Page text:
Praise for The Secret History

"A penetrating analysis certain to compel a major reassessment of the Nabokov canon."
— starred review, Booklist

"...a brilliant examination that adds to the understanding of an inspiring and enigmatic life."
— starred review, Kirkus

"Highly recommended for all Nabokov fans..."
— starred review, Library Journal

"Certainly the most remarkable and insightful book on Vladimir Nabokov in many years."
— Michael Maar, author of Speak, Nabokov and The Two Lolitas

"... an intriguing and provocative new take on one of the giants of modern American letters."
— Adam Hochschild, author of To End All Wars: A Story of Loyalty and Rebellion: 1914-1918 and other books

"... a feat of fascinating literary detective work ..."
— Christopher Goffard, author of You Will See Fire and Snitch Jacket

"A wide-ranging introduction to Nabokov's life and work as well as a game-changer for those readers who thought they knew his writing cold."
— Steven Belletto, author of No Accident, Comrade: Chance and Design in Cold War American Narratives (Oxford U. Press)

Archive for the "Intermediate" Category

Nabokov and concentration camps, part II

During the course of writing The Secret History, I was staggered by the stories I heard from sources and translators whose family lives had been shaped in brutal ways by political prisons and concentration camps. Some, like Nabokov’s family, had fled Russia westward away from Revolution or pogroms, only to have to escape Germany or […]

Nabokov, concentration camps, and a century of civilian casualties

Vladimir Nabokov was born in 1899, less than three years after the first concentration camps were founded thousands of miles away in Cuba. What does Vladimir Nabokov—creator of decadent fiction and king of literary insults—have to do with concentration camps? It’s a reasonable question. Like Nabokov, concentration camps were born in the nineteenth century but […]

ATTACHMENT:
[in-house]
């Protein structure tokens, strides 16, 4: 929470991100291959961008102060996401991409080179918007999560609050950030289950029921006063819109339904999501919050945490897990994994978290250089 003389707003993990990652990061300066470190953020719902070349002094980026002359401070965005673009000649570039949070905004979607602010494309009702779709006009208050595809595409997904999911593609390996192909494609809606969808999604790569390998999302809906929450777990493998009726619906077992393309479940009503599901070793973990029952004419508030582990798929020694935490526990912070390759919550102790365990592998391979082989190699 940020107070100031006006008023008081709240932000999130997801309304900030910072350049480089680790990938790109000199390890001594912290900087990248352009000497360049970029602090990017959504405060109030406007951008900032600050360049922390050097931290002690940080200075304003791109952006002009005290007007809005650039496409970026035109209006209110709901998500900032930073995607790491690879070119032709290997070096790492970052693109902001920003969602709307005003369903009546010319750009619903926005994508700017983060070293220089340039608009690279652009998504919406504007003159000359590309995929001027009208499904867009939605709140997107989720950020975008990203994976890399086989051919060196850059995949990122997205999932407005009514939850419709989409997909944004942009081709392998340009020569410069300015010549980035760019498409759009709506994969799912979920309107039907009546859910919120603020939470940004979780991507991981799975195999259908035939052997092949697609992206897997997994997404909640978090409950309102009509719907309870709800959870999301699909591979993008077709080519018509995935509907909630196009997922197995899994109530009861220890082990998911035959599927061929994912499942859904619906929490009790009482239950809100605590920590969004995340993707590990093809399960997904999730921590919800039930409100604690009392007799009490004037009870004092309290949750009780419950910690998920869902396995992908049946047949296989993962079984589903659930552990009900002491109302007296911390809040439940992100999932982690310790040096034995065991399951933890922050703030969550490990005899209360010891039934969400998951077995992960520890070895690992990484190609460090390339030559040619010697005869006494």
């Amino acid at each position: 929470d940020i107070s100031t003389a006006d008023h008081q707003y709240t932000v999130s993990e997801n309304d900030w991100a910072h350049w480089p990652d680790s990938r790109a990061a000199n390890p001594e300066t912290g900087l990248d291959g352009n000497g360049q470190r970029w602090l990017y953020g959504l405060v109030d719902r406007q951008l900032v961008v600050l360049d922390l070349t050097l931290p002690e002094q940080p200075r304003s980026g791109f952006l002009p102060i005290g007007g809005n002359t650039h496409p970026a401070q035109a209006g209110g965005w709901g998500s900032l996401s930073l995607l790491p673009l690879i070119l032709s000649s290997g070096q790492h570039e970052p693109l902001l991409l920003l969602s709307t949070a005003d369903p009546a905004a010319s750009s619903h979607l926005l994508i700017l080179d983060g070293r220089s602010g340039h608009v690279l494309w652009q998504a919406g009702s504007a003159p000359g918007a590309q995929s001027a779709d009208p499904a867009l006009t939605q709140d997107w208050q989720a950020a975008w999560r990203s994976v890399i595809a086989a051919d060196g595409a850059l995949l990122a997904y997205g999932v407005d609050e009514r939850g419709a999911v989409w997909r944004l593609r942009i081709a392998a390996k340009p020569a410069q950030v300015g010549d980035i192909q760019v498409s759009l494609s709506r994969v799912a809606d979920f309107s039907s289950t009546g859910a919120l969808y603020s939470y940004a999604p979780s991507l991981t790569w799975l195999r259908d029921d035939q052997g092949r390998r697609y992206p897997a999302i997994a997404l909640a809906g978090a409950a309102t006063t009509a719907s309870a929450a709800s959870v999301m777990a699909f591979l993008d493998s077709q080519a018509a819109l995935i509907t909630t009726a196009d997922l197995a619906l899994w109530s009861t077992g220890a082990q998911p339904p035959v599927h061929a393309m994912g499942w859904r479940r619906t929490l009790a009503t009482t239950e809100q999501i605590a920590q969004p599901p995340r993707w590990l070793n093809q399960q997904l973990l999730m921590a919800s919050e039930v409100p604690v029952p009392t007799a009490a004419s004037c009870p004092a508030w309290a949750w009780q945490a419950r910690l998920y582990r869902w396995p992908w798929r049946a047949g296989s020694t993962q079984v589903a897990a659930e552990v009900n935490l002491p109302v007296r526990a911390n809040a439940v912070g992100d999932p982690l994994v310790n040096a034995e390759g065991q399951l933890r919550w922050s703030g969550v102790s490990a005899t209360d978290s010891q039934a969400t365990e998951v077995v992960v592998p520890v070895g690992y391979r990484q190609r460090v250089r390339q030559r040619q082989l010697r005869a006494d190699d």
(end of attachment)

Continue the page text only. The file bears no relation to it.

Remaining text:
Madness, intimate violence, and Stalin’s Barber

Love him or hate him for it, but Nabokov excels at depicting the exquisite intimacy of violence and the deliberate way one person exerts power over another. (For those who have read Nabokov’s most famous book, just recall Humbert Humbert erasing Lolita’s humanity as he recounts his appalling behavior in the novel’s sofa scene.) A […]

The missing crown jewels

In Vladimir Nabokov’s 1962 novel Pale Fire, hidden crown jewels haunt the narrator, Charles Kinbote. The mad, self-absorbed Kinbote believes himself to be the exiled king of Zembla, a northern ruler overthrown by a Soviet-style neighbor. Throughout the book, Kinbote references agents searching the Zemblan castle for missing jewels, but the treasures never turn up, and […]